11 May 2019

The true story of penicillin: Fleming, Florey, Chain and the team

It wasn't until the late C19th that scientific studies of anti-biot­ics began. French chemist Louis Pasteur discovered that infectious diseases spread by bacteria; he observed that mould inhibited the growth of an infectious animal disease, anthrax. British surgeon Joseph Lister noted that samples of urine contam­inated with mould didn't allow bacteria to grow, but he couldn't identify the substance in the mould. French medical student Ernest Duchesne successfully tested a substance from mould that inhibited bacterial growth in animals, but he died in 1912.

After WW1, Scottish scientist Alexander Fleming (1881–1955) was working at St Mary's Hospital in London. While conducting an experiment with bacteria, a tear fell from his eye into a Petri dish. He later noticed that a substance in his tear killed the bacteria, but was harmless to the body's white blood cells.

Years later, in 1928, Fleming was doing research on the flu. While he was away on holidays, some mould fell into a discarded Petri dish containing bacteria. When this messy scientist returned to his lab, he recognised the pattern from his previous experience. The mould was producing an antibiotic substance that he named Penicillin.

Thus the first anti­biotic used successfully to treat people with serious infectious diseases began with dumb luck. Bacteria reproduce by dividing into two new cells. They enlarge their size before the DNA chromosome is copied. The two new chromo­somes move apart and a cell wall forms between them. But if there’s penicillin, the new cell wall won't be able to form and the bact­eria can't reproduce, so the disease can't spread. Fleming noticed that mould had prevented the growth of bacteria in his lab but he couldn't extract the bacteria-killing substance. He wrote up his findings in the British J of Experimental Pathology (1929), got a cool response and moved on to other research.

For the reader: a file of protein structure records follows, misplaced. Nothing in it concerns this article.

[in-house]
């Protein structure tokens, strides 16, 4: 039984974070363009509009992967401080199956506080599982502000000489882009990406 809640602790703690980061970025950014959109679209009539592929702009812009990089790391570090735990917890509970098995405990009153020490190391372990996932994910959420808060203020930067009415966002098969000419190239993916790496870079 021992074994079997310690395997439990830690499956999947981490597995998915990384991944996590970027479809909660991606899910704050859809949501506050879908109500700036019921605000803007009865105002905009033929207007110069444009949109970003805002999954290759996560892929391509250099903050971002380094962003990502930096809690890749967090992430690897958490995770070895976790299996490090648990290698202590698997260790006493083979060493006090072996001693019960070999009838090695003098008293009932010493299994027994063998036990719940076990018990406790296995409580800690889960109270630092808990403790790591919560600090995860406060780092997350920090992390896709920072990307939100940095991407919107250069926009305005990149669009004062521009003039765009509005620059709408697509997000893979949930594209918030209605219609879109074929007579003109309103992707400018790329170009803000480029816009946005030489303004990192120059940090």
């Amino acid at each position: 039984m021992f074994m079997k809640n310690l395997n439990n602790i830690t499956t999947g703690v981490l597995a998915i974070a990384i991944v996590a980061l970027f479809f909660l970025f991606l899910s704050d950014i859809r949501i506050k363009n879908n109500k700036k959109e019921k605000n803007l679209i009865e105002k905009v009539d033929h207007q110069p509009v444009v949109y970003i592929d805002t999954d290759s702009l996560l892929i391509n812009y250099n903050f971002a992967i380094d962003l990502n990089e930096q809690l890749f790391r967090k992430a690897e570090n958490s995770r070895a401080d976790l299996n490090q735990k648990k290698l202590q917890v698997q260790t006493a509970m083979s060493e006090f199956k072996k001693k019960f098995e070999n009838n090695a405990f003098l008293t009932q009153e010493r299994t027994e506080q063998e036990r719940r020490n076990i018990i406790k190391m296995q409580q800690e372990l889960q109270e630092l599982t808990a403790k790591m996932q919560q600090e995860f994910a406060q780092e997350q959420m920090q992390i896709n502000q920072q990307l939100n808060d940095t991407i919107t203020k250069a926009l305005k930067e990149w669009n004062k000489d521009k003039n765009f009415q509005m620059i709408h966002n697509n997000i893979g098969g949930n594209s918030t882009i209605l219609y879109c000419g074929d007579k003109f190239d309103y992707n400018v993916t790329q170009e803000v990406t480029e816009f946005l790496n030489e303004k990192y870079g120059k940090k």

So the main plot of the story inv­olves the re-discovery of pen­ic­il­lin 10 years later by an Australian scientist Howard Florey (1898-1968). Florey had been brilliant at school and sport, and studied Medicine at Adelaide Uni. He won a Rhodes Scholarship and went to Oxford University in 1921.

photo credit: Sandwalk

Florey gathered a team of specialist scientists at Oxford Uni in 1938. They commenced a careful investigation of the properties of anti-bacterial substances that are produced by mould.  German scientist Ernst Chain worked on purifying penicillin with Edward Ab­raham. Norman Heatley improvised methods for extracting penic­illin using ether and bedpans. AD Gardner and Jena Orr-Ewing studied how penicillin reacted with other organisms. Howard Florey looked with Margaret Jennings at the impact of penicillin on animals. Ethel Florey later worked with her husband on clinical trials of penic­il­lin. Indiv­id­ual members worked separately then got together to exchange ideas.

By May 1940 the work was urgent, so Florey's team tested penicillin on eight mice injected with a lethal dose of streptococci bacteria. Four of the mice were treated with penicillin, while four weren’t. Next day, the treated mice had recovered; the other mice were dead.

The results were so exciting Florey knew it was time to test the drug on humans. The first patient in 1941 had a terrible infec­t­ion and was given penicillin, and soon began to recover. But be­cause Flor­ey's team didn't have enough of the drug to see the pat­ient through to a full recovery, the patient died. Instead the team concent­rated on sick children, who required smaller quantities.

In 1943 Florey travelled to North Africa to test the effects of penicillin on wounded soldiers. Instead of amputating wounded limbs, the wounds were cleaned and sewn up, and the patients given penicillin.

Florey's team worked with a lack of funding and equipment, and needed drug companies to help produce the large amounts required. Companies in Britain were unable to help out on a large scale because of the war, so Florey and Heatley took a dangerous flight to the USA in a blackened plane. The trip was against the wishes of Ernst Chain, who wanted to first patent their ideas in Britain. This would have made the team very rich, but patenting medical discoveries in Britain that had used government funding would have been unethical.

Florey explained his penicillin-making methods in the USA, including in a Department of Agriculture laboratory looking for a new use for a by-product of the corn-milling process. When this liquid was used, 10 times the amount of penicillin was able to be produced. Then they found mould growing in cantaloupe was twice as successful again. By late 1943 mass production of the drug had commenced, a sign of Florey's persistence and determin­ation. Thanks to his team, the drug was available to treat Allied troops by D-Day 1944.